UK Military Bridging – Look Back Look Forward

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This has been a tremendously rewarding series to write, the depth of expertise, team work, diligence and hard won experience translated into operational advantage has been incredible to read about, quite humbling and certainly a privilege.

At every stage the UK has been at the forefront of military bridging operations and design.

BR90 Automotive Bridge Laying Equipment (ABLE) General Support Bridging vehiclesBR90 Automotive Bridge Laying Equipment (ABLE) General Support Bridging vehicles

Looking forward…

In the short term, the Royal Engineers will likely be reorganised along the Multi Role Brigade lines as defined by the SDSR and it is likely that the equipment in service will not fundamentally change. Maybe REBS will be bought into service post Afghanistan and some form of mid-life refurbishment for the BR90 components might see the light of day, perhaps even a transfer of the equipment to the surplus MAN Support Vehicles that will be likely post SDSR draw downs in overall force size.

WFEL, Faun and Mabey continue to sell their equipment worldwide; the legacy of the MEXE alumni continues to earn money for the UK, certainly the best outcome from the wanton vandalism committed by successive governments on the Research Establishments.

Bridging is somewhat unusual because the ‘problem’ does not change. Rivers, canals and other gaps have not changed significantly since the first use of military bridging. The need for speed continues as there is never enough time to cross the river but future designs are likely to focus on cost and reducing the number of personnel used to deploy and recover bridges. Personnel are where the costs lie and it is here that future designs will be driven.

New materials will also continue to play a large part in future designs

Am going to keep adding to this series as new images or videos come to light so if anyone wants to add any new information or media just let me know.

I would also like to thank the various people that have given me permission to use some of their images, each image should have an appropriate credit and of course, I must not forget to mention the One More River to Cross book from Col John Joiner RE that provided the inspiration and much of the background for the series. I would urge anyone with even a passing interest to pop over to the RE Museum, Corps Enterprise Website or even (if you must) Amazon and buy a copy of this book and I hope that the medium of a web page can provide a little extra insight into the subject because it is so easy to add video and colour images.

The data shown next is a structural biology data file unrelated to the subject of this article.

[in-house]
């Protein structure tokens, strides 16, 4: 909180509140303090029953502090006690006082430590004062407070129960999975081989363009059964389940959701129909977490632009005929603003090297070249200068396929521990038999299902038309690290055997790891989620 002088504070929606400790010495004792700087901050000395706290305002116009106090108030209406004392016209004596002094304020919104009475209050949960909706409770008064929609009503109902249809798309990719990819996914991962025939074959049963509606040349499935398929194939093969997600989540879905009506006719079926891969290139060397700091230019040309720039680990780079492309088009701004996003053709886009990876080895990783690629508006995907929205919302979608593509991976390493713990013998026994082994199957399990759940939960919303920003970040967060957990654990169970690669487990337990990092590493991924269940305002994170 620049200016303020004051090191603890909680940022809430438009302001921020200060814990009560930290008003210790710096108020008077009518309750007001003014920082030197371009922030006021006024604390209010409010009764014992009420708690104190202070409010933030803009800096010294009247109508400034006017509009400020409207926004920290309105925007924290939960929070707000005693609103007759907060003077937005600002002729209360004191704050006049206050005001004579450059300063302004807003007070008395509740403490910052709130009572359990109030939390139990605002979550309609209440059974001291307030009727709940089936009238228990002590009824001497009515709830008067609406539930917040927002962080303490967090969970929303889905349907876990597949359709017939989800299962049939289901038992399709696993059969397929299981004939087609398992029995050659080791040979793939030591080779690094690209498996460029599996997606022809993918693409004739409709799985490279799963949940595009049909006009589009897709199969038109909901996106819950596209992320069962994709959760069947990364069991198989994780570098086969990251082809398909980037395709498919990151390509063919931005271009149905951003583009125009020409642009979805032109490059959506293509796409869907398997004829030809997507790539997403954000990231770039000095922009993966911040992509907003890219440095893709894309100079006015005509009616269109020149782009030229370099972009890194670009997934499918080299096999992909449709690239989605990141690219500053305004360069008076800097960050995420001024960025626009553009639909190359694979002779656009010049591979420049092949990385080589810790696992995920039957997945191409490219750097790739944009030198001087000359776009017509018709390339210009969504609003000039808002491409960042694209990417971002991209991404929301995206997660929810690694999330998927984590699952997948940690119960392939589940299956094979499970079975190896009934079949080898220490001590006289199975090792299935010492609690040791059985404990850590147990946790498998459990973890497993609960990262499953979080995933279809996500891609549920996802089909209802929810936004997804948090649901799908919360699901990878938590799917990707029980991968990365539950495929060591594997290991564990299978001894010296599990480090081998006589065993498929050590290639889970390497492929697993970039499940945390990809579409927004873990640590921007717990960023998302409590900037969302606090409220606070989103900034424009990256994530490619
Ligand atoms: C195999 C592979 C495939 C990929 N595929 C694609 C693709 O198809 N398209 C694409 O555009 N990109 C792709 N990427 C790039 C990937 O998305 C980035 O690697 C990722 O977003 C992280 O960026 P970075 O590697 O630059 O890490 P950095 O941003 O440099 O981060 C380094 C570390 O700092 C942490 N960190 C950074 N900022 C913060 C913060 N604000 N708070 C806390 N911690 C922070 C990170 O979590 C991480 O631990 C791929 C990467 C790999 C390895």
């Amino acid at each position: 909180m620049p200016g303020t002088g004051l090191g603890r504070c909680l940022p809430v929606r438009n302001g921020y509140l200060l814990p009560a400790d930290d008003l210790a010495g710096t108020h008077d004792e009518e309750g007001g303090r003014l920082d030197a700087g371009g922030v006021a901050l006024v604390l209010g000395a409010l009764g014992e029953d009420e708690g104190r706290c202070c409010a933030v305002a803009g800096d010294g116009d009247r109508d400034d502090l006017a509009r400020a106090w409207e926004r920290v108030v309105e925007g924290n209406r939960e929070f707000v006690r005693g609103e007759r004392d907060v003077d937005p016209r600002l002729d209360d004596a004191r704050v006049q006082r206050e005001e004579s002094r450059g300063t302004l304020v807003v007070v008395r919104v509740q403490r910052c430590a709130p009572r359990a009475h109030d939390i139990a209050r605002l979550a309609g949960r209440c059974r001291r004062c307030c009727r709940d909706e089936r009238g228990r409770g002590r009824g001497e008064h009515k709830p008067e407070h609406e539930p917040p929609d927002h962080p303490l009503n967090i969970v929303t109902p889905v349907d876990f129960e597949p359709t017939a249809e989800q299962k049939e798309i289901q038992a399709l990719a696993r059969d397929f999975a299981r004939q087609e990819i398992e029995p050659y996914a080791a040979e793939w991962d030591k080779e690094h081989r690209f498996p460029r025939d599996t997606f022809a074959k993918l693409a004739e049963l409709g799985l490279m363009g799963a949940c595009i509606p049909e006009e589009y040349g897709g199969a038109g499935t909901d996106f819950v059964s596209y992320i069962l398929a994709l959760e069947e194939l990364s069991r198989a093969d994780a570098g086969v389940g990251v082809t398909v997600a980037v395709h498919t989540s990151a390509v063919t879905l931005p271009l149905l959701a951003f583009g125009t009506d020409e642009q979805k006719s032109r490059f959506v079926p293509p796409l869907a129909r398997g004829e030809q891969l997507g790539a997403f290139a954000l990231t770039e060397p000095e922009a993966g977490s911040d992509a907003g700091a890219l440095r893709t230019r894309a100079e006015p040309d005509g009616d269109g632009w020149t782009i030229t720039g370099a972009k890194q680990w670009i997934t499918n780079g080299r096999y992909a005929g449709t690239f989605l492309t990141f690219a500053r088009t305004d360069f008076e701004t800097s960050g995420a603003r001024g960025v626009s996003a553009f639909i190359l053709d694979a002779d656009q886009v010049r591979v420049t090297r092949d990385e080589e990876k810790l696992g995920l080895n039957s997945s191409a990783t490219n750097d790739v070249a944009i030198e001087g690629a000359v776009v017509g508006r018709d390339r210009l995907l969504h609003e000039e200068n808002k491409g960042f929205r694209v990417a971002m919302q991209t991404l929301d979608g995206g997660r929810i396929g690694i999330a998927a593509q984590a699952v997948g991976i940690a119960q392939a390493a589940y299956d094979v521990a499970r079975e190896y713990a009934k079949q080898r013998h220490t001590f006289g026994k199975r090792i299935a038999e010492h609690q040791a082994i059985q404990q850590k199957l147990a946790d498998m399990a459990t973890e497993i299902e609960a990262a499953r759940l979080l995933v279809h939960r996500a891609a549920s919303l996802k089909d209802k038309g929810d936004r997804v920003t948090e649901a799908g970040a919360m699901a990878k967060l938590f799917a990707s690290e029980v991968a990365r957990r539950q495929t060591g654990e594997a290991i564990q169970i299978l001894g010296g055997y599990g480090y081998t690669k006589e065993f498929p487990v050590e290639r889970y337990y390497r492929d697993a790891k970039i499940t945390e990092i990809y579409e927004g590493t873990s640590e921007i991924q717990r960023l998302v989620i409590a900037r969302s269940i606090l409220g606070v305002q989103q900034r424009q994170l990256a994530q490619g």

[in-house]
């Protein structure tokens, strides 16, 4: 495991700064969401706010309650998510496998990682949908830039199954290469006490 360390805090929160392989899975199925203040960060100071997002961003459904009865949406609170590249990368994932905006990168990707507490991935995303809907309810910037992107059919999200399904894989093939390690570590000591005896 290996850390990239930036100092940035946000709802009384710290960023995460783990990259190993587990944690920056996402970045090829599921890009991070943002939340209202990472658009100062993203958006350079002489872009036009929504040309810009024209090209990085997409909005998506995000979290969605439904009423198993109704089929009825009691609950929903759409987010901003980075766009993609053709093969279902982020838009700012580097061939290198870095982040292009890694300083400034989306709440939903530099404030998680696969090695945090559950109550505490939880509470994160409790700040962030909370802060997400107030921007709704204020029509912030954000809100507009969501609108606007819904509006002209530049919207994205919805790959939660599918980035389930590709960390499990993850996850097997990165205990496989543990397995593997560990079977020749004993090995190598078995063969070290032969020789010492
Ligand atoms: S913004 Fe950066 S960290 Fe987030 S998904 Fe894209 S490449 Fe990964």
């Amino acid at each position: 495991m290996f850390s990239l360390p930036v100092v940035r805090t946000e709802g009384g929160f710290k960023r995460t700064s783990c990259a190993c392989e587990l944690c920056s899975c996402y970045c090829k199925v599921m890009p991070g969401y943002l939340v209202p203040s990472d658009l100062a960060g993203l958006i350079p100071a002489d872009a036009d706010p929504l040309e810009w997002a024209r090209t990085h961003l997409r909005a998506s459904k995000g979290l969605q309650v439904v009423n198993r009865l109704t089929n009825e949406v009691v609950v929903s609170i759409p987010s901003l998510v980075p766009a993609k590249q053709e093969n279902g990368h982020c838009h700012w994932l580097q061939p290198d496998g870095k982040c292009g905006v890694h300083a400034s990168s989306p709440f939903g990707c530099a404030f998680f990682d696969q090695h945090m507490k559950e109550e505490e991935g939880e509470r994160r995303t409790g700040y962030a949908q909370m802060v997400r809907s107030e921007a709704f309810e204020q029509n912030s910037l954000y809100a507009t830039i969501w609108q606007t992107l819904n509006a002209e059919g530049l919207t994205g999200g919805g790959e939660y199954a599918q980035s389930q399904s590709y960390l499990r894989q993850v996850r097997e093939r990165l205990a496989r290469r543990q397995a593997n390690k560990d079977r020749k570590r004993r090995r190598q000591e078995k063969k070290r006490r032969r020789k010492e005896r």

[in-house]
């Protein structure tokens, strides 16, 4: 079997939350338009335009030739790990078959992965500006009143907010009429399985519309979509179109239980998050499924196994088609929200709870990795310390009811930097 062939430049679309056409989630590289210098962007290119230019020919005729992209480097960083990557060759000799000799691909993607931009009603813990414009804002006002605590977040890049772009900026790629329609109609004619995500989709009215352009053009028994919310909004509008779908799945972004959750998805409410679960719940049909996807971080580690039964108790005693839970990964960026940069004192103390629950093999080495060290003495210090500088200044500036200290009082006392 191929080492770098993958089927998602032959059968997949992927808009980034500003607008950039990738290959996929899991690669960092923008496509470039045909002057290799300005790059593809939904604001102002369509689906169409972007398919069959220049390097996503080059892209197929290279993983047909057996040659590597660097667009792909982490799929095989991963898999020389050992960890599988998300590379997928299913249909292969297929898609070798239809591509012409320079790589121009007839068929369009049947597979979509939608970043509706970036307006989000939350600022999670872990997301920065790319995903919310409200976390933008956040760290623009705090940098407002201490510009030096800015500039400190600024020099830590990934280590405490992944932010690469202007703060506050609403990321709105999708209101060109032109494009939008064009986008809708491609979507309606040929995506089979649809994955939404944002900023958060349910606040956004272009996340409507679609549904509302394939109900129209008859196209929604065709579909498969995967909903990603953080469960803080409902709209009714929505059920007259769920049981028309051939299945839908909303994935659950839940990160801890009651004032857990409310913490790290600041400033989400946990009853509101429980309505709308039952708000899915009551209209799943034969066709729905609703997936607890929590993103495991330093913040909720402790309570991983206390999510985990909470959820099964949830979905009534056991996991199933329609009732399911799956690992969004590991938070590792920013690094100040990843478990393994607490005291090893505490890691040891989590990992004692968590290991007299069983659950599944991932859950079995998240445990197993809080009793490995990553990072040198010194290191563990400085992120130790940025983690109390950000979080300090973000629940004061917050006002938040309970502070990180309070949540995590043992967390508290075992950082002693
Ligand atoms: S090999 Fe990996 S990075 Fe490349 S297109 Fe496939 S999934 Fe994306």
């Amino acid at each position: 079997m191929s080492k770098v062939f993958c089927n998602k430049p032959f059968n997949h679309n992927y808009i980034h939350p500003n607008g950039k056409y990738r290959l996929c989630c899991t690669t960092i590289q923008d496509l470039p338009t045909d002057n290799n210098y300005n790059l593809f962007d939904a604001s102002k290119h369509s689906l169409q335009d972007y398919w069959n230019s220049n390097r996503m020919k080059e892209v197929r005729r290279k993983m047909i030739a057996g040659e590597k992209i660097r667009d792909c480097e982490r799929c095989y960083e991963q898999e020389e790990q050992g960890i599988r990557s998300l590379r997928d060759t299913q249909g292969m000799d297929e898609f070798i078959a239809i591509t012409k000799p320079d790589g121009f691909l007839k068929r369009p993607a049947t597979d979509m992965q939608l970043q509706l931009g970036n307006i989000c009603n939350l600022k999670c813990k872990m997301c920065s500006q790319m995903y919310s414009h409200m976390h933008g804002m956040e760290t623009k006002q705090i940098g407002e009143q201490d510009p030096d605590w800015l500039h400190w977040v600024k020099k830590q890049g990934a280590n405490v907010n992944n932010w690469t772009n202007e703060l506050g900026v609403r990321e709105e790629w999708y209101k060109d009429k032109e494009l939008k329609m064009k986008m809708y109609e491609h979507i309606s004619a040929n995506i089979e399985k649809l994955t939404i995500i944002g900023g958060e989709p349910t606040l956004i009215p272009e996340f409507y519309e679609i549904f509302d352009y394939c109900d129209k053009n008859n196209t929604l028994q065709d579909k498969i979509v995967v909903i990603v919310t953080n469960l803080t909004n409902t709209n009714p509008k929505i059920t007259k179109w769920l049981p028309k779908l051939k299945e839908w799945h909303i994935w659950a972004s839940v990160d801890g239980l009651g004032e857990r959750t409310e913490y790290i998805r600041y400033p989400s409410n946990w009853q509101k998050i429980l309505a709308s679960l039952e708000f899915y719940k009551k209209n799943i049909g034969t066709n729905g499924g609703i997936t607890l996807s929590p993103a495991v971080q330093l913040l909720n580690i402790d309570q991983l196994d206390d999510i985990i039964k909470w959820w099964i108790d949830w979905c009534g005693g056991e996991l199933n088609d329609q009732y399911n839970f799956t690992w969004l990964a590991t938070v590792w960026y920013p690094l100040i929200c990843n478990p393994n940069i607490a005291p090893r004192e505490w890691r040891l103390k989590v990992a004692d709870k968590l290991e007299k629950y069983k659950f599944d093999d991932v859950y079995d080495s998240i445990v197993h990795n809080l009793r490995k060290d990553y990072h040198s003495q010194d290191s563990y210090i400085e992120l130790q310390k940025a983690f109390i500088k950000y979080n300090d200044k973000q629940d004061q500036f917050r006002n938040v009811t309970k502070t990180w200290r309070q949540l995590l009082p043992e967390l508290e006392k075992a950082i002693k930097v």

OTHER POSTS IN THIS SERIES

Introduction

Definitions and General Terms

Early Days

WWI

WWII – Far East Theatre

WWII – Africa and Northwest Europe

WWII – Italy

Post War

Iraq and Afghanistan

Equipment – Military Load Classification

Equipment – Floating Bridges

Equipment – Assault Bridging

Equipment – Construction Bridging

Equipment – Pre WWII

Equipment – The Bailey Bridge

Equipment – The Medium Girder Bridge

Equipment – Air Portable Bridges

Equipment – BR90 and REBS

Equipment – Trackway

Look Back and Look Forward

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Jackstaff
Jackstaff

Boss,

It’s indeed been a great series. And if I can manage any time in the coming week I’ll try to comment more intelligently on a couple of the individual posts (esp. those on the more rapidly-deployable bridging gear and configurations.) For now I’ll offer a sentimental remark, that it’s a particular pleasure to read outside my usual subject areas since my old granddad spent his war (the active service bits) alternately blowing up (to deny German access for counterattack) and rebuilding bridges along the southern edge of 21st Army Group. The roots of many an historian (active or lapsed :) lie in family, and it’s a pleasure to read the more contemplative series like this and think on that.

Also, has somebody who’s been an editor as well as an historian (trained, anyway) and analyst (always could edit everyone for length but myself ;-) “the wanton vandalism committed by successive governments on the Research Establishments” is a happy turn of phrase.

Gareth Jones
Gareth Jones

A tremendous series of posts TD, incredibly entertaining and fascinating.

Dangerous Dave
Dangerous Dave

I’d like to second Jackstaff’s last paragraph. With the various research extablishments, it is difficult to see where the indigenous developments for the UK armed Forces are going to come from, except as pay-through-the-nose products by private industry.

Dangerous Dave
Dangerous Dave

Oh bugger, must read comment before sending. Second sentance should read “Without the various research establishments . . .”

Jackstaff
Jackstaff

DD,

Thanks — and I just had that same problem in the UOR vehicles thread. Me a former editor and all — well it’s like shrinks and their psychoses, editors are terrible at their own stuff. I hadn’t even noticed the error. And “pay-through-the-nose products by private industry” is on the money too.

paul g

bridges? we don’t need no stinking bridges senór.